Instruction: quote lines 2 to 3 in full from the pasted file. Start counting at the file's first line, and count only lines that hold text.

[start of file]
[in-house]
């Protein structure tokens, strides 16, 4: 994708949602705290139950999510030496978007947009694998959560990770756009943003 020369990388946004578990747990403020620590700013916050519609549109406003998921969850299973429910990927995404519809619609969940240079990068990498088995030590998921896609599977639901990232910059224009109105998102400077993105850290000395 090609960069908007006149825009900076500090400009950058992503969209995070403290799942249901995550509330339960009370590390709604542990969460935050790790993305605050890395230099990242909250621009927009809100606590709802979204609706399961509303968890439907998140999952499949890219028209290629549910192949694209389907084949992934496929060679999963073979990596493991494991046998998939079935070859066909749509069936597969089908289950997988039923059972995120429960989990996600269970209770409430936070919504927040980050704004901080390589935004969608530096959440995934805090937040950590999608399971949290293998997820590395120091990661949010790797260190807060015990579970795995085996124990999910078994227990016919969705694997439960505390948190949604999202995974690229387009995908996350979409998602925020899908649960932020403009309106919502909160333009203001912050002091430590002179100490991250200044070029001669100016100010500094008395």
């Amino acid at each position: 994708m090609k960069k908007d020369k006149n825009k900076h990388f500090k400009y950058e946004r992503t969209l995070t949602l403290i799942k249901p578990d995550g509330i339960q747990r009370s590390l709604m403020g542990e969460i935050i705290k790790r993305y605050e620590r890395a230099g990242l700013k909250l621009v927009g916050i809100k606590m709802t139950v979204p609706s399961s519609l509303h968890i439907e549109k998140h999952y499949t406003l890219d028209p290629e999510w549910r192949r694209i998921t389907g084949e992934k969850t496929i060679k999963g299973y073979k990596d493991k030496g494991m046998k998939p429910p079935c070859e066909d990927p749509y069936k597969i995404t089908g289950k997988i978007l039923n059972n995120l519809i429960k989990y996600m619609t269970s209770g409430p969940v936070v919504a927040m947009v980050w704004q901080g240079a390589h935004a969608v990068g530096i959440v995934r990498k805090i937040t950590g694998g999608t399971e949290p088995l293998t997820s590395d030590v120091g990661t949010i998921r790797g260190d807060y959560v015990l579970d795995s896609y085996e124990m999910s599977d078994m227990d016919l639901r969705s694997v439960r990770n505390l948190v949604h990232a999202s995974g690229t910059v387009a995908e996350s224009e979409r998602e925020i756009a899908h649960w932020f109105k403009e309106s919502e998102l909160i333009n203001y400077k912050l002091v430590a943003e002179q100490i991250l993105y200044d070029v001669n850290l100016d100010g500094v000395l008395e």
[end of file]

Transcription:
């Protein structure tokens, strides 16, 4: 994708949602705290139950999510030496978007947009694998959560990770756009943003 020369990388946004578990747990403020620590700013916050519609549109406003998921969850299973429910990927995404519809619609969940240079990068990498088995030590998921896609599977639901990232910059224009109105998102400077993105850290000395 090609960069908007006149825009900076500090400009950058992503969209995070403290799942249901995550509330339960009370590390709604542990969460935050790790993305605050890395230099990242909250621009927009809100606590709802979204609706399961509303968890439907998140999952499949890219028209290629549910192949694209389907084949992934496929060679999963073979990596493991494991046998998939079935070859066909749509069936597969089908289950997988039923059972995120429960989990996600269970209770409430936070919504927040980050704004901080390589935004969608530096959440995934805090937040950590999608399971949290293998997820590395120091990661949010790797260190807060015990579970795995085996124990999910078994227990016919969705694997439960505390948190949604999202995974690229387009995908996350979409998602925020899908649960932020403009309106919502909160333009203001912050002091430590002179100490991250200044070029001669100016100010500094008395």
């Amino acid at each position: 994708m090609k960069k908007d020369k006149n825009k900076h990388f500090k400009y950058e946004r992503t969209l995070t949602l403290i799942k249901p578990d995550g509330i339960q747990r009370s590390l709604m403020g542990e969460i935050i705290k790790r993305y605050e620590r890395a230099g990242l700013k909250l621009v927009g916050i809100k606590m709802t139950v979204p609706s399961s519609l509303h968890i439907e549109k998140h999952y499949t406003l890219d028209p290629e999510w549910r192949r694209i998921t389907g084949e992934k969850t496929i060679k999963g299973y073979k990596d493991k030496g494991m046998k998939p429910p079935c070859e066909d990927p749509y069936k597969i995404t089908g289950k997988i978007l039923n059972n995120l519809i429960k989990y996600m619609t269970s209770g409430p969940v936070v919504a927040m947009v980050w704004q901080g240079a390589h935004a969608v990068g530096i959440v995934r990498k805090i937040t950590g694998g999608t399971e949290p088995l293998t997820s590395d030590v120091g990661t949010i998921r790797g260190d807060y959560v015990l579970d795995s896609y085996e124990m999910s599977d078994m227990d016919l639901r969705s694997v439960r990770n505390l948190v949604h990232a999202s995974g690229t910059v387009a995908e996350s224009e979409r998602e925020i756009a899908h649960w932020f109105k403009e309106s919502e998102l909160i333009n203001y400077k912050l002091v430590a943003e002179q100490i991250l993105y200044d070029v001669n850290l100016d100010g500094v000395l008395e």